“EVE is ready for this.” That’s the key takeaway from CCP’s latest blog post, announcing that after thirteen years of subscriptions EVE Online is going free-to-play. Sort-of.
This November, EVE will introduce two new “Clone States,” the Alpha Clones and the Omega Clones. According to CCP, “Your clone state will be determined by your account status. Characters on subscribed accounts will be granted Omega state, while Alpha state will be given to characters on any unsubscribed account.”
And as such, Omega Clones function the same as current paid subscribers. Nothing will change.
The big addition are the Alpha Clones, the “new base state.” There’s a huge Q&A under CCP’s blog post, plus the video above, but here are the basics: Free-to-play users are only able to train certain skills, and at a slower pace than paying members. If you go from a subscriber to free-to-play, you’ll also enter Alpha status. Any skills you’ve trained over-and-above the Alpha limit will be “locked and unusable until Omega state is reactivated.”
CCP is quick to specify though that this doesn’t mean Alpha users are useless. “Alphas also have enormous freedom. They will be doing everything from rampaging null sec in Caracal fleets to exploration sites in high sec to playing a major role in faction warfare,” says CCP.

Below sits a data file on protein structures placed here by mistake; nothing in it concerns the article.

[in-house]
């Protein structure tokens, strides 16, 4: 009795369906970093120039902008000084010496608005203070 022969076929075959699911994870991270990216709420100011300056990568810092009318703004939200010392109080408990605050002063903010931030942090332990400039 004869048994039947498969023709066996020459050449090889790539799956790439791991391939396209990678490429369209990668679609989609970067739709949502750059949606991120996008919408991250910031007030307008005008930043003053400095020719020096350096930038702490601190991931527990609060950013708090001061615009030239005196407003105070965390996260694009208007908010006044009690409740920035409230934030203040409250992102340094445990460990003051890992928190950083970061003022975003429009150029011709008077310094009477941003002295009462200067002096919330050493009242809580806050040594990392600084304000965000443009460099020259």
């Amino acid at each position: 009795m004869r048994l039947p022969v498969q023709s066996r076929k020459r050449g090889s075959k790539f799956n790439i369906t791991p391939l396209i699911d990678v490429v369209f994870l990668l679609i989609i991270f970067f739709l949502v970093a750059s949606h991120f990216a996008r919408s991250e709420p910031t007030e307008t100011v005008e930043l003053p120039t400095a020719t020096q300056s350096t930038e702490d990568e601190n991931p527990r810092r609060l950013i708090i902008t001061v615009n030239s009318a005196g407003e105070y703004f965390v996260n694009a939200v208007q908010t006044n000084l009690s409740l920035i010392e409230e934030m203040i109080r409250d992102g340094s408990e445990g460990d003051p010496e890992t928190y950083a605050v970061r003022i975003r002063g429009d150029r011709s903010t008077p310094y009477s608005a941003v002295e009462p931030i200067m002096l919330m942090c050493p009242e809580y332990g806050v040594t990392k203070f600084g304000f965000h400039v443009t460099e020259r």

Combat is liable to be most important. While EVE battles tend to focus on the high-end ships, the ones that are equivalent to thousands of dollars of real-world money, it’s the smaller pilots weaving around the battlefield that make up most of the fighting. A move to free-to-play should see EVE’s various coalitions courting an influx of new players. Or an influx of alt accounts, at least.
As for how the EVE community is receiving the news? A quick sweep of the EVE Online subreddit reveals mixed feelings, with some saying it’s the end of the game, others saying “It’s the end of the game if such and such conditions aren’t met,” and some small minority seemingly excited. It’s exactly what I would expect from the highly-insular EVE community when they’re told to prepare for a flood. We’ll see if feelings change come November.
Regardless, it’s a huge change for EVE and basically the end of the subscription-MMO era. Oh sure, World of Warcraft is still holding it down in the corner, but it’s the last major one—and WoW’s always been a bit of a special case.
It’s much more surprising to see EVE go free-to-play because its mechanics are so closely tied into its sprawling and complex economy. That’s why we can talk about so-many-thousands-of-dollars-worth of ships being destroyed in a battle—because subscriptions (PLEX) are tied so tightly to the in-game economy. Adding this new Alpha State means big changes ahead for every facet of the game. Hopefully EVE’s unique nature survives the transition.